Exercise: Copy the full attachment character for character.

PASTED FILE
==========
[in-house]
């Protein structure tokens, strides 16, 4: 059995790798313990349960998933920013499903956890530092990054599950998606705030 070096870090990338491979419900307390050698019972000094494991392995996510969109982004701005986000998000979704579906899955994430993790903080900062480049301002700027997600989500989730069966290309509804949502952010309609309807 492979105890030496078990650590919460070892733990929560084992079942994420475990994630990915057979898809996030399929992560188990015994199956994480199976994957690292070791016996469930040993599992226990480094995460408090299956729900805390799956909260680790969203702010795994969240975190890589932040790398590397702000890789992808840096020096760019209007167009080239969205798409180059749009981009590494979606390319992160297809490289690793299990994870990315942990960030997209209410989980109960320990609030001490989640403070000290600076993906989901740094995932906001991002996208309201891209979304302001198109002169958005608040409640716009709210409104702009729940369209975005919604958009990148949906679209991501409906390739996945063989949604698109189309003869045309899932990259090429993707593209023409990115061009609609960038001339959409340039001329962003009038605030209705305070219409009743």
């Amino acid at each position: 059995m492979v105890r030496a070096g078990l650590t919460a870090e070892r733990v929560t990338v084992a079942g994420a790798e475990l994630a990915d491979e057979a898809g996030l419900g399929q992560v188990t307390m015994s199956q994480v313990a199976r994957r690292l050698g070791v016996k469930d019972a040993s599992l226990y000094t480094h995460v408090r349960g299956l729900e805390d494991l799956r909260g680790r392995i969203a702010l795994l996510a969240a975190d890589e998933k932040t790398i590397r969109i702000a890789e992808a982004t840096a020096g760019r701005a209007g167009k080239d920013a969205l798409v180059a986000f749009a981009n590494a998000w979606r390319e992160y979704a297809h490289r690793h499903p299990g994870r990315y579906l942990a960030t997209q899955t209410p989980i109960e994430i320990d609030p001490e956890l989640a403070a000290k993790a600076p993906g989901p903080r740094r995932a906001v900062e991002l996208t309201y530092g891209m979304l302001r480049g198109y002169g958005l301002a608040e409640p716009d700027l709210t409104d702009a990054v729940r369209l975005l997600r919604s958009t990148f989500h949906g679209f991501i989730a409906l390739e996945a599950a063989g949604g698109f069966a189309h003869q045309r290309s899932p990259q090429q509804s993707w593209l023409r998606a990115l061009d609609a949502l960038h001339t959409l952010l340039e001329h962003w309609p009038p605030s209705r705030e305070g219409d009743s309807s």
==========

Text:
[in-house]
């Protein structure tokens, strides 16, 4: 059995790798313990349960998933920013499903956890530092990054599950998606705030 070096870090990338491979419900307390050698019972000094494991392995996510969109982004701005986000998000979704579906899955994430993790903080900062480049301002700027997600989500989730069966290309509804949502952010309609309807 492979105890030496078990650590919460070892733990929560084992079942994420475990994630990915057979898809996030399929992560188990015994199956994480199976994957690292070791016996469930040993599992226990480094995460408090299956729900805390799956909260680790969203702010795994969240975190890589932040790398590397702000890789992808840096020096760019209007167009080239969205798409180059749009981009590494979606390319992160297809490289690793299990994870990315942990960030997209209410989980109960320990609030001490989640403070000290600076993906989901740094995932906001991002996208309201891209979304302001198109002169958005608040409640716009709210409104702009729940369209975005919604958009990148949906679209991501409906390739996945063989949604698109189309003869045309899932990259090429993707593209023409990115061009609609960038001339959409340039001329962003009038605030209705305070219409009743």
């Amino acid at each position: 059995m492979v105890r030496a070096g078990l650590t919460a870090e070892r733990v929560t990338v084992a079942g994420a790798e475990l994630a990915d491979e057979a898809g996030l419900g399929q992560v188990t307390m015994s199956q994480v313990a199976r994957r690292l050698g070791v016996k469930d019972a040993s599992l226990y000094t480094h995460v408090r349960g299956l729900e805390d494991l799956r909260g680790r392995i969203a702010l795994l996510a969240a975190d890589e998933k932040t790398i590397r969109i702000a890789e992808a982004t840096a020096g760019r701005a209007g167009k080239d920013a969205l798409v180059a986000f749009a981009n590494a998000w979606r390319e992160y979704a297809h490289r690793h499903p299990g994870r990315y579906l942990a960030t997209q899955t209410p989980i109960e994430i320990d609030p001490e956890l989640a403070a000290k993790a600076p993906g989901p903080r740094r995932a906001v900062e991002l996208t309201y530092g891209m979304l302001r480049g198109y002169g958005l301002a608040e409640p716009d700027l709210t409104d702009a990054v729940r369209l975005l997600r919604s958009t990148f989500h949906g679209f991501i989730a409906l390739e996945a599950a063989g949604g698109f069966a189309h003869q045309r290309s899932p990259q090429q509804s993707w593209l023409r998606a990115l061009d609609a949502l960038h001339t959409l952010l340039e001329h962003w309609p009038p605030s209705r705030e305070g219409d009743s309807s």